Schillereff, D. N., Chiverrell, R. C., Croudace, I. W., and Boyle. J., F. An Inter-comparison of μXRF Scanning Analytical Methods for Lake Sediments. Croudace, I. W., Rothwell, G. R. (eds.), Micro-XRF Studies of Sediment Cores, Developments in Paleoenvironmental Research, 17. Springer Science+Business Media Dordrecht 2015.

Schultheiss, P.J. & Weaver, P.P.E. 1992. Multi- sensor core logging for science and industry. In: Proceedings of Ocean ’92, Mastering the Oceans Through Technology, 26-29 October 1992, New- port, Rhode Island, Volume 2, The Institute of Electrical and Electronics Engineers Inc., New York, USA, 608-613.

Rogerson, M., Weaver, P. P. E., Rohling, E. J., Lurens, L. J., Murray, J. W. & Hayes, A. 2006. Colour logging as a tool in high-resolution palaeoceanography. In Rothwell, R. G. (Ed) 2006. New Techniques in Sediment Core Analysis. Geological Society, London, Special Publications, 267, 99-113.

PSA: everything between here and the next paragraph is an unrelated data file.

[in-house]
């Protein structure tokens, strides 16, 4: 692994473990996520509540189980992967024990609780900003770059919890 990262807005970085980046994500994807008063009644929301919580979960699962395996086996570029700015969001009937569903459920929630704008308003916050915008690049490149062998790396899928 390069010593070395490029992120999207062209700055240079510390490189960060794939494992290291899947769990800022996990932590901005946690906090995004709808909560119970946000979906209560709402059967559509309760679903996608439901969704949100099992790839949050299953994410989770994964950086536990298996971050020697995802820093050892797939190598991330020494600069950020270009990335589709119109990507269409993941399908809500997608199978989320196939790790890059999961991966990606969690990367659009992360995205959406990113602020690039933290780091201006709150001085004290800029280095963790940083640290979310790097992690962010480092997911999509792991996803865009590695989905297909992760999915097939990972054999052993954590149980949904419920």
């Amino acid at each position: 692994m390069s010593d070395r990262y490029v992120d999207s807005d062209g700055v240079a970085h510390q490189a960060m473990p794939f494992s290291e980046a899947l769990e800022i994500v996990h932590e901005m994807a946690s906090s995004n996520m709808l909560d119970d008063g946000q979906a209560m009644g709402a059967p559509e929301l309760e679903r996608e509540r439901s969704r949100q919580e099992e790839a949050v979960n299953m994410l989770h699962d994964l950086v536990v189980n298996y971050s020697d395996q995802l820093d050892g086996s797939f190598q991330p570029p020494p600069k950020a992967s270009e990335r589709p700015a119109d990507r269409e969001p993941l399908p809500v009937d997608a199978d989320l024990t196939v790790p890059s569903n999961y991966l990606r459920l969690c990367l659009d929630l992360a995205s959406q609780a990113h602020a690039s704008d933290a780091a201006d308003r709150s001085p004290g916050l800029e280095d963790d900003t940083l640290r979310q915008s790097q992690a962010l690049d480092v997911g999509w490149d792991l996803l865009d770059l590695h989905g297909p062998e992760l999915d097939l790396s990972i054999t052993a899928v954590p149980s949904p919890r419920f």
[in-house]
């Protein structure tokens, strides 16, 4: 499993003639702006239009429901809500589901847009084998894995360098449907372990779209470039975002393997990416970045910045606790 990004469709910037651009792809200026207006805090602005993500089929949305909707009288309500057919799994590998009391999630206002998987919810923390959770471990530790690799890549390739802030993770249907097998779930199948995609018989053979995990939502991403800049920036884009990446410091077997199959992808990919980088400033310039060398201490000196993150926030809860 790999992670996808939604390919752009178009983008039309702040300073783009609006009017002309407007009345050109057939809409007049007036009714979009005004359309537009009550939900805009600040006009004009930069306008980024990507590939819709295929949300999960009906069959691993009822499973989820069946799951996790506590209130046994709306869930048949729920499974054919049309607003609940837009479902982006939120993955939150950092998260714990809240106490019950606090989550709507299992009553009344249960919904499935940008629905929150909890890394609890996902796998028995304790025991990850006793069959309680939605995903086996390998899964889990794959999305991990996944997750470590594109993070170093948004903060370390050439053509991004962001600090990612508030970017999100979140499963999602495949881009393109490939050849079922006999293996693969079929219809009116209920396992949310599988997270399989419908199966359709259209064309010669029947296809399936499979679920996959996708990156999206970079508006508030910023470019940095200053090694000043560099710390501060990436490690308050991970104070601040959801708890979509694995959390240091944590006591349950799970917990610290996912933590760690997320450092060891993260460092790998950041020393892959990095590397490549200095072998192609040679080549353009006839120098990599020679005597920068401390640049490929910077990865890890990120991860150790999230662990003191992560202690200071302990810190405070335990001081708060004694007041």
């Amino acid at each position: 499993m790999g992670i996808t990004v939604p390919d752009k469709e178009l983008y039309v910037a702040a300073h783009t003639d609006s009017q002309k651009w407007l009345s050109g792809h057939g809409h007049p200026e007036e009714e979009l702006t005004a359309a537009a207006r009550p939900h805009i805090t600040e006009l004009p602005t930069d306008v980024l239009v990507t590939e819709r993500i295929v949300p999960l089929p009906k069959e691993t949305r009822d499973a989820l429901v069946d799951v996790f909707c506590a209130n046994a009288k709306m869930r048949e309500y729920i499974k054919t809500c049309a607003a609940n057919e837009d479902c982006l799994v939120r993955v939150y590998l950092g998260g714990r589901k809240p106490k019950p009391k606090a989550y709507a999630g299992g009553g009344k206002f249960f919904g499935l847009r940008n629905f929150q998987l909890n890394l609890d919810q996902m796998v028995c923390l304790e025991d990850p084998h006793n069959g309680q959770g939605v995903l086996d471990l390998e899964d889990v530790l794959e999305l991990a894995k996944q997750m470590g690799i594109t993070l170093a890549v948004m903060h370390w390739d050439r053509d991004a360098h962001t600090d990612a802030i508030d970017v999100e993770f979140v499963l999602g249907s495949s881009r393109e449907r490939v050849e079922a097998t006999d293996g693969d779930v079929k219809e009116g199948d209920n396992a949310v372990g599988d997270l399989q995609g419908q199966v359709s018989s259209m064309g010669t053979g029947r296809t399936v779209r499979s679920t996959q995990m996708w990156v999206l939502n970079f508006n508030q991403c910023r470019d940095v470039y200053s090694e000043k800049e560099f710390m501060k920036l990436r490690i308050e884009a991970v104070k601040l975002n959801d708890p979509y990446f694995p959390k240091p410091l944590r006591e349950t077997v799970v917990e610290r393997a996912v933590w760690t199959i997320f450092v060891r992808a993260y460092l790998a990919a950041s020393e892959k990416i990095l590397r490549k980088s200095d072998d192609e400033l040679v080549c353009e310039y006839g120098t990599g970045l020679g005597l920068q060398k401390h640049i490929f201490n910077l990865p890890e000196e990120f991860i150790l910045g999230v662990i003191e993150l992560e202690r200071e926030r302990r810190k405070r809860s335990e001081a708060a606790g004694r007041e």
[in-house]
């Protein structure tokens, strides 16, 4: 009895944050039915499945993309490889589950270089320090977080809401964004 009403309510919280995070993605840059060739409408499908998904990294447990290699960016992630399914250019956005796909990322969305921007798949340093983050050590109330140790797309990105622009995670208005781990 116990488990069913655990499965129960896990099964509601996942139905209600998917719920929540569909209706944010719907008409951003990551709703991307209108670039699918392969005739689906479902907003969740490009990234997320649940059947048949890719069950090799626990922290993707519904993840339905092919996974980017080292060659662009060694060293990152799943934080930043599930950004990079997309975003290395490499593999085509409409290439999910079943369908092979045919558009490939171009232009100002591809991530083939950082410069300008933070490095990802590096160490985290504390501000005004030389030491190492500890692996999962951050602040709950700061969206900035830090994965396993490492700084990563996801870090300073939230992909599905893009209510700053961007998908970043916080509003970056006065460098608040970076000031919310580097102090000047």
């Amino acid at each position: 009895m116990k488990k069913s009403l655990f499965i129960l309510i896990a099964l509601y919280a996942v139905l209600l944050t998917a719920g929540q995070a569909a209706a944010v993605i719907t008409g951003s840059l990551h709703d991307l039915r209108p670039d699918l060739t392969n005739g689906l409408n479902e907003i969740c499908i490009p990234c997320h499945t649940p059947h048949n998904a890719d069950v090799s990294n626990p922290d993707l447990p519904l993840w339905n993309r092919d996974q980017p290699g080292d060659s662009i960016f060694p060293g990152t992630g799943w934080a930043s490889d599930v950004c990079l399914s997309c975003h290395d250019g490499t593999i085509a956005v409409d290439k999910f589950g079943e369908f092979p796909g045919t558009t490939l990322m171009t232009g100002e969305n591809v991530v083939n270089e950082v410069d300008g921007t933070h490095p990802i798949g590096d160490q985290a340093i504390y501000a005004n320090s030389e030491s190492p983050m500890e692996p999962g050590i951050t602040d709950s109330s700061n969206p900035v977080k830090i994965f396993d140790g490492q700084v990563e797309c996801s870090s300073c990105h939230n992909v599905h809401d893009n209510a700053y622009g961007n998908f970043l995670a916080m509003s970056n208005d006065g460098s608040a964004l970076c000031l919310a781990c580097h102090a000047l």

Rothwell. G. R., and Rack. F. R. 2006. New techniques in sediment core analysis: an introduction. In Rothwell, R. G. (Ed) 2006. New Techniques in Sediment Core Analysis. Geological Society, London, Special Publications, 267, 1-29.

Vardy. M. E., L’Heureux. J-S., Vanneste. M., Longva. O., Steiner. A., Forsberg. C. F., Haflidason. H., Brendryen. 2012. Multidisciplinary investigation of shallow near-shore landslide, Finneidfjord, Norway. Near Surface Geophysics, 10, 267-277.

Vatandoost. A., Fullagar. P., Roach. M. 2008. Automated Multi-Sensor petrophysical core logging. Exploration Geophysics, 39, 181-188.